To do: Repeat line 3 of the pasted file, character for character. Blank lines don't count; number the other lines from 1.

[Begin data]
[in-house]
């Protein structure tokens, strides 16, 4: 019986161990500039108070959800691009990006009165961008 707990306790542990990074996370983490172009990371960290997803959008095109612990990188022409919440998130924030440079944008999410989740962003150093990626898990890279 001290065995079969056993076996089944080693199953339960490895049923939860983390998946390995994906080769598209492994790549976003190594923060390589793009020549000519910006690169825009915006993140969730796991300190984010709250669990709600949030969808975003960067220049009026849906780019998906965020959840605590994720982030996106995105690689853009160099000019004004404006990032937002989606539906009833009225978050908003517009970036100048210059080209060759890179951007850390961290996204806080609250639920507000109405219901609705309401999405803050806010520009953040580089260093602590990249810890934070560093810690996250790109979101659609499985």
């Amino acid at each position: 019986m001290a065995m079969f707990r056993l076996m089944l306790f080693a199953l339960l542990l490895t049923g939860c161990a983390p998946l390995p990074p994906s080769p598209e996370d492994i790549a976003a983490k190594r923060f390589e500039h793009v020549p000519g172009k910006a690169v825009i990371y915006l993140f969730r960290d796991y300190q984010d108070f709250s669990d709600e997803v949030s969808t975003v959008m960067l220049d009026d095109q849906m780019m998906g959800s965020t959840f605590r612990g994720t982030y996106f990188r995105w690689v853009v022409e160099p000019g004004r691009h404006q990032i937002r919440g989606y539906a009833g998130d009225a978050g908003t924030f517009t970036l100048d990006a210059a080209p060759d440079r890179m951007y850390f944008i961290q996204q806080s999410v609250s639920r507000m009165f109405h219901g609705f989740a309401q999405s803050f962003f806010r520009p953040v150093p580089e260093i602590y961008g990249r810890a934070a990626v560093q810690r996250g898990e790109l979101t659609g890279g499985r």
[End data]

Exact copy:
């Amino acid at each position: 019986m001290a065995m079969f707990r056993l076996m089944l306790f080693a199953l339960l542990l490895t049923g939860c161990a983390p998946l390995p990074p994906s080769p598209e996370d492994i790549a976003a983490k190594r923060f390589e500039h793009v020549p000519g172009k910006a690169v825009i990371y915006l993140f969730r960290d796991y300190q984010d108070f709250s669990d709600e997803v949030s969808t975003v959008m960067l220049d009026d095109q849906m780019m998906g959800s965020t959840f605590r612990g994720t982030y996106f990188r995105w690689v853009v022409e160099p000019g004004r691009h404006q990032i937002r919440g989606y539906a009833g998130d009225a978050g908003t924030f517009t970036l100048d990006a210059a080209p060759d440079r890179m951007y850390f944008i961290q996204q806080s999410v609250s639920r507000m009165f109405h219901g609705f989740a309401q999405s803050f962003f806010r520009p953040v150093p580089e260093i602590y961008g990249r810890a934070a990626v560093q810690r996250g898990e790109l979101t659609g890279g499985r």